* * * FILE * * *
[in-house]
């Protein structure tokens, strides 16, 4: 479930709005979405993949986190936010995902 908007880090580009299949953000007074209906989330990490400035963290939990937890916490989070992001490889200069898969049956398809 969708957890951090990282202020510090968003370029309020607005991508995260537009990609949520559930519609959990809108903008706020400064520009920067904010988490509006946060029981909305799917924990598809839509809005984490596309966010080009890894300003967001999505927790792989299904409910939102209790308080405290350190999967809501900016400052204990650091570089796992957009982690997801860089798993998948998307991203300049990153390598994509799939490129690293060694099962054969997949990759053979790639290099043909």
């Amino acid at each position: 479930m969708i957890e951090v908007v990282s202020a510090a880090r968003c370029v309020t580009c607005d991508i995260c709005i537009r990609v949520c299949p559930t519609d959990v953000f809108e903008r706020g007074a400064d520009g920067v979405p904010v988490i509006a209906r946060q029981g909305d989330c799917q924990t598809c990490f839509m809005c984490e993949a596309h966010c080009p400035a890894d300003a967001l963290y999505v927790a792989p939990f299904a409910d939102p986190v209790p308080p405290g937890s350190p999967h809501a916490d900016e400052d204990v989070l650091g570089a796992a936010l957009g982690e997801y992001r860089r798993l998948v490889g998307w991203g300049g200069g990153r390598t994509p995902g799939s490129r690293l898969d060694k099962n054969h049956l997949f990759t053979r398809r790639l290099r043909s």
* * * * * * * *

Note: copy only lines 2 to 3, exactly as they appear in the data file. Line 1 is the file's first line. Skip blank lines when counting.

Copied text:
């Protein structure tokens, strides 16, 4: 479930709005979405993949986190936010995902 908007880090580009299949953000007074209906989330990490400035963290939990937890916490989070992001490889200069898969049956398809 969708957890951090990282202020510090968003370029309020607005991508995260537009990609949520559930519609959990809108903008706020400064520009920067904010988490509006946060029981909305799917924990598809839509809005984490596309966010080009890894300003967001999505927790792989299904409910939102209790308080405290350190999967809501900016400052204990650091570089796992957009982690997801860089798993998948998307991203300049990153390598994509799939490129690293060694099962054969997949990759053979790639290099043909």
């Amino acid at each position: 479930m969708i957890e951090v908007v990282s202020a510090a880090r968003c370029v309020t580009c607005d991508i995260c709005i537009r990609v949520c299949p559930t519609d959990v953000f809108e903008r706020g007074a400064d520009g920067v979405p904010v988490i509006a209906r946060q029981g909305d989330c799917q924990t598809c990490f839509m809005c984490e993949a596309h966010c080009p400035a890894d300003a967001l963290y999505v927790a792989p939990f299904a409910d939102p986190v209790p308080p405290g937890s350190p999967h809501a916490d900016e400052d204990v989070l650091g570089a796992a936010l957009g982690e997801y992001r860089r798993l998948v490889g998307w991203g300049g200069g990153r390598t994509p995902g799939s490129r690293l898969d060694k099962n054969h049956l997949f990759t053979r398809r790639l290099r043909s």